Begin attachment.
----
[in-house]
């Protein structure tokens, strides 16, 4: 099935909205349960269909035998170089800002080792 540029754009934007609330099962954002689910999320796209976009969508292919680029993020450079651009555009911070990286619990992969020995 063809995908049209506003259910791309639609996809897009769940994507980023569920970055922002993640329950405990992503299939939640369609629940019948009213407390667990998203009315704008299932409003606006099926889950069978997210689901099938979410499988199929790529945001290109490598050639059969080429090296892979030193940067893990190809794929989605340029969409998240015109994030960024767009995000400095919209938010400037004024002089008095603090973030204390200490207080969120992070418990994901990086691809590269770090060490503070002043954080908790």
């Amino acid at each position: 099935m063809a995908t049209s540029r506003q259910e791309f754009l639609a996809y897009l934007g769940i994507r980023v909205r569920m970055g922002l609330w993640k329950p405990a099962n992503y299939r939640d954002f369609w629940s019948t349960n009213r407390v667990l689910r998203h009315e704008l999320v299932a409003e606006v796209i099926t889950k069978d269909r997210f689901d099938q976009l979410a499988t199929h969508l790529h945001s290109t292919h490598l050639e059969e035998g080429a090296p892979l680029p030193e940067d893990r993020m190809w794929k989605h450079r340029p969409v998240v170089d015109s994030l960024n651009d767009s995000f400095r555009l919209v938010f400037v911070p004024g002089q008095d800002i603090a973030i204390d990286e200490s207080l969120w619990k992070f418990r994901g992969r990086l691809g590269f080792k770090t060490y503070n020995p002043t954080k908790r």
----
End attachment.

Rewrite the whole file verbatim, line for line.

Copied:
[in-house]
């Protein structure tokens, strides 16, 4: 099935909205349960269909035998170089800002080792 540029754009934007609330099962954002689910999320796209976009969508292919680029993020450079651009555009911070990286619990992969020995 063809995908049209506003259910791309639609996809897009769940994507980023569920970055922002993640329950405990992503299939939640369609629940019948009213407390667990998203009315704008299932409003606006099926889950069978997210689901099938979410499988199929790529945001290109490598050639059969080429090296892979030193940067893990190809794929989605340029969409998240015109994030960024767009995000400095919209938010400037004024002089008095603090973030204390200490207080969120992070418990994901990086691809590269770090060490503070002043954080908790």
């Amino acid at each position: 099935m063809a995908t049209s540029r506003q259910e791309f754009l639609a996809y897009l934007g769940i994507r980023v909205r569920m970055g922002l609330w993640k329950p405990a099962n992503y299939r939640d954002f369609w629940s019948t349960n009213r407390v667990l689910r998203h009315e704008l999320v299932a409003e606006v796209i099926t889950k069978d269909r997210f689901d099938q976009l979410a499988t199929h969508l790529h945001s290109t292919h490598l050639e059969e035998g080429a090296p892979l680029p030193e940067d893990r993020m190809w794929k989605h450079r340029p969409v998240v170089d015109s994030l960024n651009d767009s995000f400095r555009l919209v938010f400037v911070p004024g002089q008095d800002i603090a973030i204390d990286e200490s207080l969120w619990k992070f418990r994901g992969r990086l691809g590269f080792k770090t060490y503070n020995p002043t954080k908790r």